February 13, 2020
Chennai: 1985 and Today
Chennai, the birthplace of the Indian railway system, was also home to the nation’s first electric trams, in 1895. Unfortunately, politicians chose to end the service in the early 1950s, with the idea of building “modern” roads and bridges for cars. By 1985, Chennai, then known as Madras, had seen its car and motorcycle populations accelerate to more than 200,000. It would rise to 600,000 by 1992, 3.6 million in 2012, and is nearly six million today. Combined with an emphasis on building roads and elevated highways, the city quickly began to see air quality worsen, and travel times grow, as the city lacks sufficient public transport options.
The capital of the state of Tamil Nadu, Chennai is a city of ten million, located on the Bay of Bengal in South India. Chennai is a tech hub, and home to Tamil Cinema Studios, as well much of India’s automotive industry. Chennai is also a city at the forefront of climate change, with increased floods that cost lives and city damage. Fortunately, Chennai is beginning to move in the right direction, with an emphasis on improved transport management, and a budget commitment to redesign streets to prioritize cycling and walking.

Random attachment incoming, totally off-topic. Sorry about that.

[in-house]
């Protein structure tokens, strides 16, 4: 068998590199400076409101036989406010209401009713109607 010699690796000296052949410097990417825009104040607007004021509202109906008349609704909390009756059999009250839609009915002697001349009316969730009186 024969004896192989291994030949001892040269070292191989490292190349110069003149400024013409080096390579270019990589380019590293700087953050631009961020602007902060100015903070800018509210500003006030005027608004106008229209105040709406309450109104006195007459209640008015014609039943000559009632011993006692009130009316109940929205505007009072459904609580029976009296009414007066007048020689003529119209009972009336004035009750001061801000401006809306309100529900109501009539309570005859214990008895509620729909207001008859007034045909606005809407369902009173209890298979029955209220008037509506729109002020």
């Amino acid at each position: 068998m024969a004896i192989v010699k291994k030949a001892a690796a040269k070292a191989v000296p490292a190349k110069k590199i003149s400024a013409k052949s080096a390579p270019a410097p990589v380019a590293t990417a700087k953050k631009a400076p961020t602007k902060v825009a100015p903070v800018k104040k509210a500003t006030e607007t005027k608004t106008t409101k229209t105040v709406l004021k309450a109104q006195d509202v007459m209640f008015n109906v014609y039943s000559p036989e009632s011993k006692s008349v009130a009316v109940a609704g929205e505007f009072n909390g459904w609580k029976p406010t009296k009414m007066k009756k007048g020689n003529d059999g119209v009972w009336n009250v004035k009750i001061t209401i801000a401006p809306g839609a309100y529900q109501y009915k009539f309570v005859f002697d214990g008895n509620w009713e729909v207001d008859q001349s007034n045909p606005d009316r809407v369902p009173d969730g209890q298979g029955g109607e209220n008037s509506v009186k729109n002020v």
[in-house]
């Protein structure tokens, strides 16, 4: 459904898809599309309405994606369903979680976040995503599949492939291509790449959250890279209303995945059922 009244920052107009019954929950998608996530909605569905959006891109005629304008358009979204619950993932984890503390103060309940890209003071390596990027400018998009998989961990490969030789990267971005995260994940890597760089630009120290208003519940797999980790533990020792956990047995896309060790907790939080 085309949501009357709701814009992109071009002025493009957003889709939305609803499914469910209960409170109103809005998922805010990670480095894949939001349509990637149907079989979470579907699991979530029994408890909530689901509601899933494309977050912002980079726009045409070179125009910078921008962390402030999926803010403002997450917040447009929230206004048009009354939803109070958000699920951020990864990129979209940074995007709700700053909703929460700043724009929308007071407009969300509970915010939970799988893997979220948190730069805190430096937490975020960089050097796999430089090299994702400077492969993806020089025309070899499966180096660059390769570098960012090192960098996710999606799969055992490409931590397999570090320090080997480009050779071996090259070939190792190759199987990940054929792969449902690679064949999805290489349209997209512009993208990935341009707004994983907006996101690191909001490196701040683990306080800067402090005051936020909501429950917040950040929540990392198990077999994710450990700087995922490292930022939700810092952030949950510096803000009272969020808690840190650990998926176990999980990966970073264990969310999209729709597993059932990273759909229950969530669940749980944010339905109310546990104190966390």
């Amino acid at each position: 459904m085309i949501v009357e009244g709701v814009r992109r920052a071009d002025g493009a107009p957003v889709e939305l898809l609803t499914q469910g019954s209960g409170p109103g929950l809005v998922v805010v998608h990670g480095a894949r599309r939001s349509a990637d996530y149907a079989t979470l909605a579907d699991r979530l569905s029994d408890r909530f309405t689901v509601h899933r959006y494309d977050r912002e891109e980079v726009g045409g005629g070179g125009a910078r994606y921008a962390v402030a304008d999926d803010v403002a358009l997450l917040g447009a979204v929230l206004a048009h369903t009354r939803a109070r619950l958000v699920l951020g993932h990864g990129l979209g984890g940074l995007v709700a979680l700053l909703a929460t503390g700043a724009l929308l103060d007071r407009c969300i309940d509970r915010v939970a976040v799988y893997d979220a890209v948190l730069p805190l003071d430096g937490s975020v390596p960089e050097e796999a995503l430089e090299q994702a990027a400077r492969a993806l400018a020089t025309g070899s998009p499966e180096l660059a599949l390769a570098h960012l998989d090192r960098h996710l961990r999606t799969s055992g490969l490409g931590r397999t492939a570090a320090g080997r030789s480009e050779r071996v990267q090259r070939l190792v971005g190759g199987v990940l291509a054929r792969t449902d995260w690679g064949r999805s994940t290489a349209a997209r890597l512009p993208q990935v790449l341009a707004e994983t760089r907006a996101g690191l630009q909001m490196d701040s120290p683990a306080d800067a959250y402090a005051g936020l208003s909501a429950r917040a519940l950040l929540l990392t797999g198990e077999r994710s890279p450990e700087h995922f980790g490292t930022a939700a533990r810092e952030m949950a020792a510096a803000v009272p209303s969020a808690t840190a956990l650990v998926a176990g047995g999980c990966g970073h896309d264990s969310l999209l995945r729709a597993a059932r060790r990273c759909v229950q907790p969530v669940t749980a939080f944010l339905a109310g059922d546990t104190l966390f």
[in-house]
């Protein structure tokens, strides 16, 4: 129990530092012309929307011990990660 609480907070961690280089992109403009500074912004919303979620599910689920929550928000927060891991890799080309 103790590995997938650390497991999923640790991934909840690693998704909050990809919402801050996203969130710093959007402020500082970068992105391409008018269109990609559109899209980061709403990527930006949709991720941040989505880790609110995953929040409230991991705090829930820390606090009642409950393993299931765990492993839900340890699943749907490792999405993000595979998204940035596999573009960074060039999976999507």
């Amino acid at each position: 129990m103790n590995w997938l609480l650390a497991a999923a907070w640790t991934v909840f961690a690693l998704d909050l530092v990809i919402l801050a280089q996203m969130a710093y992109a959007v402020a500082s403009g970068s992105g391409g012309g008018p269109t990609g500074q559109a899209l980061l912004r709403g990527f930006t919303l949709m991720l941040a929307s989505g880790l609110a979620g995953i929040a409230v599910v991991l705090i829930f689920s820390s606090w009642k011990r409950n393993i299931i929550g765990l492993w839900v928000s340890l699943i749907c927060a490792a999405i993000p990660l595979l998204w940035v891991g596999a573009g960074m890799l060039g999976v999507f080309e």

In 2015, Chennai began a redesign of kilometers of pedestrian paths and today has completed 100 kilometers, and began Car free Sundays. In the same year, Chennai opened a metro line, which now has grown to a daily ridership around 120,000. In 2019, Chennai opened a pedestrian plaza on a busy shopping street and has launched a bike share system with facilities close to other transit stations. These actions are important steps in creating a safer, more welcoming pedestrian and cycling environment, but are still not enough to transform the city away from cars. The vast majority of Chennaties travel by walking, two wheeled vehicles, or buses. The question is if Chennai can continue to create space on its streets for these users, rather than creating more and more space for cars.
Chennai’s improvements have not gone unnoticed, and ITDP staff are featured in this news segment about the pedestrian improvements in Chennai.
Chennai in Numbers
To measure and study cities’ growth objectively, metrics were employed looking at population, density, transit. Kilometers of rapid transit is defined as rapid transit that meets the definition of BRT basics in the BRT Standard, in Chennai kilometers of rapid transit grew from 54.1 in 1985 to 101.8 in 2018. While the kilometers doubled, so too did the population and built up area, meaning that service remained relatively the same. To study how a population is served by rapid transit, the Rapid Transit to Resident Ratio (RTR) compares the population with the length of rapid transit lines – this number shows how well a population is served by rapid transit. Unfortunately for Chennai residents, RTR has remained relatively unchanged in the past 35 years.